In vitro cytogenicity in mammalian cells

Light catalytically cracked distillate was also tested in a sister chromatid exchange assay in Chinese hamster ovary (CHO) cells, both in the presence and absence of S9 (API, 1988). Marginal increases were seen without metabolic activation at 10 and 20 µg/mL in the first test, but only at 30 µg/mL in the second test. In the presence of S9, marginal increases of the same order were seen at dose levels between 10 and 80 µg/mL. These results are somewhat unreliable, due to the appearance of increases both with and without activation. 

In vivo gene mutation in mammalian cells

In a chromosome aberration study, doses of 0.2, 0.67, and 2.0 g/kg light catalytically cracked distillate (CAS# 64741-59-9) were administered to male and female Sprague-Dawley rats via intraperitoneal injection (API, 1986b; Klimisch score = 2). Bone marrow preparation and controls were the same as the above study. Negative results were obtained, with no increase in chromosomal aberrations in rat bone marrow.

In a further chromosome aberration study, doses of 0.3, 1.0, and 2.0 g/kg of light catalytically cracked distillate (CAS# 64741-59-9)were administered to male and female Sprague-Dawley rats via intraperitoneal injection (API, 1985g; Klimisch score = 2). Results were negative for genotoxicity.


In vivo cytogenicity in mammalian cells

In contrast, a weak positive result was reported for induction of SCE in mice following single intraperitoneal injection of a sample of light catalytically cracked distillate at doses of 340, 1700, or 3400 mg/kg body weight, four hours after implantation of a bromodeoxyuridine pellet (API, 1989c). Bone marrow cells were examined for sister-chromatid exchange (SCE) by comparison with corn oil controls. Slight increases in SCE were in both male and female mice at the mid- and high-dose levels, with the response ranging from 1.2 to 1.6 times that of the control frequency. Cyclophosphamide (a positive control) produced an increase of 5.2 times in males and 3.7 times in females. However, the positive control oil (4 g/kg) failed to produce an increase of SCEs in males and only produced a low level significant response (1.25 times the control incidence) in females. In view of the low level responses, it is questionable how much reliance can be placed on these results.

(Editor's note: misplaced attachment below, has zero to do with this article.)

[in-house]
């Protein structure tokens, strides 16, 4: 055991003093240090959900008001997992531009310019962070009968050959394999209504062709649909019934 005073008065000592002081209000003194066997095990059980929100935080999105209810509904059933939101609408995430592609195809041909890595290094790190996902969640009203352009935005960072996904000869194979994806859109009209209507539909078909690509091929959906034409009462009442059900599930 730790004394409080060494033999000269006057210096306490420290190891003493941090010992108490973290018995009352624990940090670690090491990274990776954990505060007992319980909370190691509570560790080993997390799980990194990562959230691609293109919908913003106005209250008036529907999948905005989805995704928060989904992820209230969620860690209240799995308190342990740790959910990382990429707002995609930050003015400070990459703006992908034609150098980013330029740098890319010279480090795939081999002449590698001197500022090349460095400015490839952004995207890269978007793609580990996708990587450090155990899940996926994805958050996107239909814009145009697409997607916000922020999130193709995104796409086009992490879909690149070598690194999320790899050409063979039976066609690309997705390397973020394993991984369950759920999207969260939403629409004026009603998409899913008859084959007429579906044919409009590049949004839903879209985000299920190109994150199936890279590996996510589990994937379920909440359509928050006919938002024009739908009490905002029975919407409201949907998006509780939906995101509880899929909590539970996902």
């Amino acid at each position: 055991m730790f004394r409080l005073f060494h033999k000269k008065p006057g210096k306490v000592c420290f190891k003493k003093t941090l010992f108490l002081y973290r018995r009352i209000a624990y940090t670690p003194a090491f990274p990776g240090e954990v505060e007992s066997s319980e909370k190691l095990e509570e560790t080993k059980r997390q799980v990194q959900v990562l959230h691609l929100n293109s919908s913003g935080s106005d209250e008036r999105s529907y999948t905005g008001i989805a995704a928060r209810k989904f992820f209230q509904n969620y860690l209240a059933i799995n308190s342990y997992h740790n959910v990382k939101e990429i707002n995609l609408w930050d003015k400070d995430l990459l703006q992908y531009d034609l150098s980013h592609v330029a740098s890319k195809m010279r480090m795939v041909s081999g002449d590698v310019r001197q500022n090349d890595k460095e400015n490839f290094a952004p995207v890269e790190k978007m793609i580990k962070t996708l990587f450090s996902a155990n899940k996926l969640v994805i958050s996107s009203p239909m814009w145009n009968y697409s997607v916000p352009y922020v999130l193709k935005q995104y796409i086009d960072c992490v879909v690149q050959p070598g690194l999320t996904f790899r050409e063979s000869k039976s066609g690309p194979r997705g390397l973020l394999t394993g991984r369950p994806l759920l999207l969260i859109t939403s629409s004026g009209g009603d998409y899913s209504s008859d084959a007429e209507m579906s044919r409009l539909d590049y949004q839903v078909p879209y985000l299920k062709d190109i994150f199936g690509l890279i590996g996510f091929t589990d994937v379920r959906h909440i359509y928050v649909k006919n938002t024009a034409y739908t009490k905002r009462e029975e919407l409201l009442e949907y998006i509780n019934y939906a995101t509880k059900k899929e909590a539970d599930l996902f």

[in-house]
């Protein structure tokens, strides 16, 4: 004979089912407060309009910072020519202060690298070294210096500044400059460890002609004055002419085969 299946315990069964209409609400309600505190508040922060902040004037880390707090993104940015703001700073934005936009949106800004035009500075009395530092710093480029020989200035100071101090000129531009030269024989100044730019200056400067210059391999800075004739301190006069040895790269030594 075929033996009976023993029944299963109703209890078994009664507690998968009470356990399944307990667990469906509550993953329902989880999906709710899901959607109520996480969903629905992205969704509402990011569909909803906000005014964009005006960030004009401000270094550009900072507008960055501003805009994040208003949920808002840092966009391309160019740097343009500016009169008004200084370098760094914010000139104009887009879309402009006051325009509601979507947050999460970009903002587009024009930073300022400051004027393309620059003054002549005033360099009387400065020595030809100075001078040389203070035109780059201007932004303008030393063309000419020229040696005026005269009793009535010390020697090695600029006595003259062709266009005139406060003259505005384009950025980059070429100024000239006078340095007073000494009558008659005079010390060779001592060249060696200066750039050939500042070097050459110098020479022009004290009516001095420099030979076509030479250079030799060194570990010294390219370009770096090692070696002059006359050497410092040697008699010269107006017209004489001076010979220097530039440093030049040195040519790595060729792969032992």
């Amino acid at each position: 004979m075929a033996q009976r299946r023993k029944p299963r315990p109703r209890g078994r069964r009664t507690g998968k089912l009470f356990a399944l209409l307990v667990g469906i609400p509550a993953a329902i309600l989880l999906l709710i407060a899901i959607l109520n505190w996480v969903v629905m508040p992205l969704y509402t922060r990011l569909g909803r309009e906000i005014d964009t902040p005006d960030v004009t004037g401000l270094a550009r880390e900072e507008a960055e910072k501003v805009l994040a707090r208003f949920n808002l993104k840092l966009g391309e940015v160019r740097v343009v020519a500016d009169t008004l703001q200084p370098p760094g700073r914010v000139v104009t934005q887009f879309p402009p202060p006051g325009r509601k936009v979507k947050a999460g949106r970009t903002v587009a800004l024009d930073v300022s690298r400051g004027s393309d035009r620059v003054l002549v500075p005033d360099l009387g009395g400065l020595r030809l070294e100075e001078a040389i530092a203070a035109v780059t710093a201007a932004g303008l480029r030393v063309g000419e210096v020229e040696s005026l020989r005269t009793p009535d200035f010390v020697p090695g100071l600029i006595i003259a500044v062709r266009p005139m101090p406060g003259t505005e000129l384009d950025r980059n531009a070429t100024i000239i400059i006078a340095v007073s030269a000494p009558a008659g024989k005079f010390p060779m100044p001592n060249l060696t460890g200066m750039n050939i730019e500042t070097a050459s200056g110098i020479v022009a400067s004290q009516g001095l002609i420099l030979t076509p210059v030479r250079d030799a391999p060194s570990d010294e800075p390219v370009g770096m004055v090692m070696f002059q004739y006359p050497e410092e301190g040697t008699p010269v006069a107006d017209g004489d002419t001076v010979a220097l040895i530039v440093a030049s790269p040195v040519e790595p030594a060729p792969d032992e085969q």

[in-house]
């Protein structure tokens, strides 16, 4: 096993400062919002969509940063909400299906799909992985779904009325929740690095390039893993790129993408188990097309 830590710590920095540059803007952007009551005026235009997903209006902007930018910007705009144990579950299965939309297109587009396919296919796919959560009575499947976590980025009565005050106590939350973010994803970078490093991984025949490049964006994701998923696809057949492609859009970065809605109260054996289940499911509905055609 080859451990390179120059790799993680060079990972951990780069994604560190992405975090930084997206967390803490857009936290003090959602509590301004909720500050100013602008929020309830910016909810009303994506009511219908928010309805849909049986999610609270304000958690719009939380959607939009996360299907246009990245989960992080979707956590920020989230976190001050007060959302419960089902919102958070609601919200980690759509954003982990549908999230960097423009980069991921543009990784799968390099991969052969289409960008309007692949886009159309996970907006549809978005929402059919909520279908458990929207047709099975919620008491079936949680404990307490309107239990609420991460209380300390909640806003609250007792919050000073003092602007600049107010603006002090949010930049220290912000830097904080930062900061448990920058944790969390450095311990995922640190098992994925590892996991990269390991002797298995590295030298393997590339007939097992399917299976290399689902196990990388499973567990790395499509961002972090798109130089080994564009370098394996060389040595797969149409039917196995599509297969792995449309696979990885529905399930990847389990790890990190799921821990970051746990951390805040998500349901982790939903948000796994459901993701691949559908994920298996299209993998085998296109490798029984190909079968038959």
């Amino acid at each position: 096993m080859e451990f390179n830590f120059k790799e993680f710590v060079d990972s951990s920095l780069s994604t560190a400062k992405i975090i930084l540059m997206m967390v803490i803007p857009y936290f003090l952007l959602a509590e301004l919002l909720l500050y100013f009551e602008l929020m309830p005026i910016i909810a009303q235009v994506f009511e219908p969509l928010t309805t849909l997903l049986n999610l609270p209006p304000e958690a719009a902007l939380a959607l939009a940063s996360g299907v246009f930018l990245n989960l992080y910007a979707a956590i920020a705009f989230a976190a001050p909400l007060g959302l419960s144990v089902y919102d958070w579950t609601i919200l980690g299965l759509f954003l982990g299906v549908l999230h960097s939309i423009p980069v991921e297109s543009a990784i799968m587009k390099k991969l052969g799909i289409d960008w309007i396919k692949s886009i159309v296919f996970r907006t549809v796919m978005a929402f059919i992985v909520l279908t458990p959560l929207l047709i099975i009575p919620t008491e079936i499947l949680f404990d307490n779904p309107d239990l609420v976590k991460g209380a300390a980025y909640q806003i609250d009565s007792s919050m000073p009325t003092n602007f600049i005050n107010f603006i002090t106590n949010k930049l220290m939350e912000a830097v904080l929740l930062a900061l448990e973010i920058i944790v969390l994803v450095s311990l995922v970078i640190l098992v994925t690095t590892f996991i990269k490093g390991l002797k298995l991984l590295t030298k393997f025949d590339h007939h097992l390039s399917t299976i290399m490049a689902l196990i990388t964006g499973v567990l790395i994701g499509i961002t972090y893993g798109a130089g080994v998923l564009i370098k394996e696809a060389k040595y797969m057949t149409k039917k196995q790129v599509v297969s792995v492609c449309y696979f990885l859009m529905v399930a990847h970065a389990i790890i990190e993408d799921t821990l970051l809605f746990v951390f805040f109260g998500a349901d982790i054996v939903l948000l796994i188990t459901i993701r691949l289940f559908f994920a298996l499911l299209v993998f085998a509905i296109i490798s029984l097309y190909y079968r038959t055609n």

Justification for classification or non-classification

Some oil products containing relatively high concentrations of polycyclic aromatic compounds (PAC) are considered genotoxic carcinogens, and, consequently, are classified and labelled as Carcinogenic, Cat. 1B, H350 according to the EU CLP Regulation (EC No. 1272/2008). This classification as carcinogenic does not automatically imply that these substances need also to be classified as mutagenic as defined by EU CLP Regulation (EC No. 1272/2008). The EU legislation aims primarily to classify substances as mutagenic if there is evidence of producing heritable genetic damage, i. e. evidence of producing mutations that are transmitted to the progeny or evidence of producing somatic mutations in combination with evidence of the substance or relevant metabolite reaching the germ line cells in the reproductive organs. The PAC in oil products are poorly bioavailable due to their physico-chemical properties (low water solubility and high molecular weight), making it unlikely that the genotoxic constituents can reach and cause damage to germ cells (Roy, 2007; Potter, 1999). Considering their poor bioavailability, oil products which have been classified as carcinogenic do not need to be classified as mutagenic unless there is clear evidence that germ cells are affected by exposure, consistent with EU CLP Regulation (EC No. 1272/2008). For example, based on in vivo chromosome aberration assays on two cracked gas oils that were negative for genotoxicity, cracked gas oils are not classified as mutagens according to EU classification. Cracked Gas Oils are not classified as mutagenic based on the in vivo data supported by the decreased bioavailability.